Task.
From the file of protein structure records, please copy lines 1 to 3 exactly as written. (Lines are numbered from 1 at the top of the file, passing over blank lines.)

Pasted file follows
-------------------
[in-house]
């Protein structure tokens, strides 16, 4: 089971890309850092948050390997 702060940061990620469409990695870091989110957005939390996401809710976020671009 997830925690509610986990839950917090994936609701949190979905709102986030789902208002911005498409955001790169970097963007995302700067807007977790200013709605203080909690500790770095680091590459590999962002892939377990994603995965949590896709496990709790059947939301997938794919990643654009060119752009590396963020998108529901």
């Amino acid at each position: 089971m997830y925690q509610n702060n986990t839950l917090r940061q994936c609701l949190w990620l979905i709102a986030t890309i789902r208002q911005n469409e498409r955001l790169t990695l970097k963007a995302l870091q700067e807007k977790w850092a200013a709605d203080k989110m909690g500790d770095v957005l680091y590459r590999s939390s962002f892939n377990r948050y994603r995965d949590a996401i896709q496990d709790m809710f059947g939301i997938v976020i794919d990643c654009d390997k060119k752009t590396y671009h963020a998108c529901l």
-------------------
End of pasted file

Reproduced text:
[in-house]
């Protein structure tokens, strides 16, 4: 089971890309850092948050390997 702060940061990620469409990695870091989110957005939390996401809710976020671009 997830925690509610986990839950917090994936609701949190979905709102986030789902208002911005498409955001790169970097963007995302700067807007977790200013709605203080909690500790770095680091590459590999962002892939377990994603995965949590896709496990709790059947939301997938794919990643654009060119752009590396963020998108529901």
């Amino acid at each position: 089971m997830y925690q509610n702060n986990t839950l917090r940061q994936c609701l949190w990620l979905i709102a986030t890309i789902r208002q911005n469409e498409r955001l790169t990695l970097k963007a995302l870091q700067e807007k977790w850092a200013a709605d203080k989110m909690g500790d770095v957005l680091y590459r590999s939390s962002f892939n377990r948050y994603r995965d949590a996401i896709q496990d709790m809710f059947g939301i997938v976020i794919d990643c654009d390997k060119k752009t590396y671009h963020a998108c529901l």